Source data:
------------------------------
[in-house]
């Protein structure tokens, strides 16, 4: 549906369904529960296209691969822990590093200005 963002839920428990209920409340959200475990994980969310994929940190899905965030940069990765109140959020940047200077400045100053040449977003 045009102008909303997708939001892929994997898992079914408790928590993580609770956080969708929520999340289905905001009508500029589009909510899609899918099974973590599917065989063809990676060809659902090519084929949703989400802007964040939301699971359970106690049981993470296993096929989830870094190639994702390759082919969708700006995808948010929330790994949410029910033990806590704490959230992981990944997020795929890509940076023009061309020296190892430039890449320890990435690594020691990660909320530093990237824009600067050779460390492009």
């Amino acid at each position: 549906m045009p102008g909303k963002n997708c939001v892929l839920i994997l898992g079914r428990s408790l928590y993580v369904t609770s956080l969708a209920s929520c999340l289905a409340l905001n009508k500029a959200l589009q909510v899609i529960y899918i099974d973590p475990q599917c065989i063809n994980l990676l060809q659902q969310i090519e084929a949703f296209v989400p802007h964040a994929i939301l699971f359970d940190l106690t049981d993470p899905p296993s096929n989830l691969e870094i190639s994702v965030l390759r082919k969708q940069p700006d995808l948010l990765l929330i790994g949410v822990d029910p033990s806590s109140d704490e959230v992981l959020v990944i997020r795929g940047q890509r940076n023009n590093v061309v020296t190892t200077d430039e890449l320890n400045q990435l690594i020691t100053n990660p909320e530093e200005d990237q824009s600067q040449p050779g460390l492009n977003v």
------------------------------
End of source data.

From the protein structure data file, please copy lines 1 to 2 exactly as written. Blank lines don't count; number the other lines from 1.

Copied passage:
[in-house]
């Protein structure tokens, strides 16, 4: 549906369904529960296209691969822990590093200005 963002839920428990209920409340959200475990994980969310994929940190899905965030940069990765109140959020940047200077400045100053040449977003 045009102008909303997708939001892929994997898992079914408790928590993580609770956080969708929520999340289905905001009508500029589009909510899609899918099974973590599917065989063809990676060809659902090519084929949703989400802007964040939301699971359970106690049981993470296993096929989830870094190639994702390759082919969708700006995808948010929330790994949410029910033990806590704490959230992981990944997020795929890509940076023009061309020296190892430039890449320890990435690594020691990660909320530093990237824009600067050779460390492009």